Last night, we learned vice presidential contender Rep. Paul Ryan (R-Wis.) and running mate Mitt Romney envision a pretty bleak future for working people. The Romney-Ryan future is one where seniors (part of the 47%) toil until age 70 when they can collect on a woefully inadequate privatized Social Security account—where people must wait until age 67 to receive a coupon (a.k.a. Medicare voucher) for health care. A future where millionaires and billionaires, the richest 2%, continue to receive massive tax cut giveaways at the expense of working people.
Besides Ryan's support for partial Social Security privatization, we also learned Romney wants to raise the retirement age to 70 and cut Social Security benefits for middle-income workers using the progressive price indexing formula change, which is code for: cutting benefits. According to the Social Security chief actuary, a medium income earner, someone who made $43,000 in 2010, would see substantial benefit cuts under Romney's plan. For a person retiring in 2030, the cut is $2,396. For a person retiring in 2050, the cut is $4,730.
This is not a future President Barack Obama and Vice President Joe Biden support.
Last night, Biden told Republicans to stop obstructing policies that would grow the economy and stop blocking the American Jobs Act and foreclosure relief. He called on Republicans to stop holding the middle class tax cuts hostage in order to continue tax cuts for the wealthiest 2% of taxpayers. Biden reiterated he and President Obama would not turn Medicare into a privatized voucher system, leaving seniors at the mercy of private insurance companies.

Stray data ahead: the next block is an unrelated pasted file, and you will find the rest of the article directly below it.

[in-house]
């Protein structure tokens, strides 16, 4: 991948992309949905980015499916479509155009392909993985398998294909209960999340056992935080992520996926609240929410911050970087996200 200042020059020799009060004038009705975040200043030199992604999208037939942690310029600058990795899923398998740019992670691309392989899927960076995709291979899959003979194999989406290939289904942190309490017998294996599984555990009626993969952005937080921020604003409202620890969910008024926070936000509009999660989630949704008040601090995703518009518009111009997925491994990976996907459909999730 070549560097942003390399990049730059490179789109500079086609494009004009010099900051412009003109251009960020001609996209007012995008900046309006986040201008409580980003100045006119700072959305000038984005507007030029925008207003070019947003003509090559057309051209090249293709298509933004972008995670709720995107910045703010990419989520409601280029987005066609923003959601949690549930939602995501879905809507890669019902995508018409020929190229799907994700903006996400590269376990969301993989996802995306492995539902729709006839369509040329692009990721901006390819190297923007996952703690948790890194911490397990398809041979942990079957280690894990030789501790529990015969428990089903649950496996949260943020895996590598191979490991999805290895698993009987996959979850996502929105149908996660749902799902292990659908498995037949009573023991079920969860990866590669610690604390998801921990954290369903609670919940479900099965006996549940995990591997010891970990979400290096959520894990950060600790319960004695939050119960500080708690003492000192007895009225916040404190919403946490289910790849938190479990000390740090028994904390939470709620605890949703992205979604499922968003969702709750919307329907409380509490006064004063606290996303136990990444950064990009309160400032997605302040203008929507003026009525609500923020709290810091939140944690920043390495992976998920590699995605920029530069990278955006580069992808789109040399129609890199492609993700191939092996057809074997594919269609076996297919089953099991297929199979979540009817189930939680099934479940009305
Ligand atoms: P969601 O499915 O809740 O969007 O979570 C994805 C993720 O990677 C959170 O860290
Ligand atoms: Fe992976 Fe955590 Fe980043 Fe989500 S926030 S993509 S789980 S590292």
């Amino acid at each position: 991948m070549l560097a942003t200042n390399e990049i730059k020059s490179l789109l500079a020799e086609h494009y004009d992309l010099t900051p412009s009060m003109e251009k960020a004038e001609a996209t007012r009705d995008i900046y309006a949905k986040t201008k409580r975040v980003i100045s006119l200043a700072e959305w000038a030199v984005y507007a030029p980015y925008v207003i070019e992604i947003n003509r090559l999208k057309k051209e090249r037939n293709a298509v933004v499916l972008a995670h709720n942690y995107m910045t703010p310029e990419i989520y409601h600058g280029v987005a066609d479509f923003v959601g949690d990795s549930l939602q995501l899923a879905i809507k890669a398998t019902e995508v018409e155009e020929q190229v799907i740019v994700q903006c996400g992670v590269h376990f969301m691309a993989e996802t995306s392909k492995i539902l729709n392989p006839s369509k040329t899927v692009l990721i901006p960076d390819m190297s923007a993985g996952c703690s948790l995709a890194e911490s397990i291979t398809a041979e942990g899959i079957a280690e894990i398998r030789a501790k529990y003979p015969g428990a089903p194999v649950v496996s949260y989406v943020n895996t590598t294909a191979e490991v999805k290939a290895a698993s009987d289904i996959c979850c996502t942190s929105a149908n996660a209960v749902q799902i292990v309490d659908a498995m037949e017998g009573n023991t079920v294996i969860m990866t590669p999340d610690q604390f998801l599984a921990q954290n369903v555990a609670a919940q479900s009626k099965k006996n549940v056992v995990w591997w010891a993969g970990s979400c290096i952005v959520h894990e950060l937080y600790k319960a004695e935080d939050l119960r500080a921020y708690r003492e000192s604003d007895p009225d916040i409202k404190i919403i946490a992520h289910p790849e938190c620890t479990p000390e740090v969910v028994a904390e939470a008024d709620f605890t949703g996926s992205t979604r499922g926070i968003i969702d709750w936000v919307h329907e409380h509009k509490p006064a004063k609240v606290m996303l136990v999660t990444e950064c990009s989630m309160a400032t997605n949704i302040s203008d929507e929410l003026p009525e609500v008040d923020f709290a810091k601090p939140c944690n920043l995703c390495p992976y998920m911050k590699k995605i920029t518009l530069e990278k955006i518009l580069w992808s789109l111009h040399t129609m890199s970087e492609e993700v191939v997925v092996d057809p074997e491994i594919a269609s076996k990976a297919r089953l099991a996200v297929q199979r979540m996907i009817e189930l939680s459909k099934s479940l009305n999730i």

Vice President Biden stood strong with the 47%: seniors, military families, the working poor, students—people who Mitt Romney said he didn't need to "worry" about.
These people are my mom and dad—the people I grew up with, my neighbors. They pay more effective tax than Gov. Romney pays in his federal income tax. They are elderly people who in fact are living off of Social Security. They are veterans and people fighting in Afghanistan right now who are, quote, "not paying any tax."
I've had it up to here with this notion that 47 percent—it's about time they take some responsibility here. And instead of signing pledges to Grover Norquist not to ask the wealthiest among us to contribute to bring back the middle class, they should be signing a pledge saying to the middle class we're going to level the playing field; we're going to give you a fair shot again; we are going to not repeat the mistakes we made in the past by having a different set of rules for Wall Street and Main Street, making sure that we continue to hemorrhage these tax cuts for the super wealthy.
They're pushing the continuation of a tax cut that will give an additional $500 billion in tax cuts to 120,000 families. And they're holding hostage the middle-class tax cut because they say we won't pass—we won't continue the middle-class tax cut unless you give the tax cut for the super wealthy.
It's about time they take some responsibility.
Besides Romney-Ryan's harmful vision for Medicare (raising the eligibility age, changing traditional Medicare to a privatized voucher system), Ryan also dropped a whopper the $716 billion in cuts we keep hearing about in the Affordable Care Act.
Unlike what Ryan and Romney claim, these cuts were to providers and wasteful subsidies to private insurers—not cuts to Medicare benefits or to beneficiaries. Ryan also seemed to have amnesia on this point, because he included these exact same cuts in his own budget plan.
When we heard about the Romney-Ryan tax plan, we learned very little. Ryan says their tax plan decreases taxes on the wealthiest people by 20% but doesn't increase the deficit or force working people to pick up the tab. The math doesn't add up. Instead of trying to spin the fuzzy math on his own, Ryan punted to Congress and said they would figure out those minor details.
On jobs, we know Romney-Ryan would let Detroit "go bankrupt," do nothing to stop the foreclosure crisis and continue the failed economic policies that caused the recession in the first place. Romney-Ryan complain the president hasn't done enough for job creation, yet Republicans have consistently blocked all of the president's job plans and proposals, including the American Jobs Act, which would have added 1.6 million jobs.
It was made pretty clear last night which presidential ticket is interested in shared prosperity and growing the economy for all of us—not just the wealthy.
What did you think?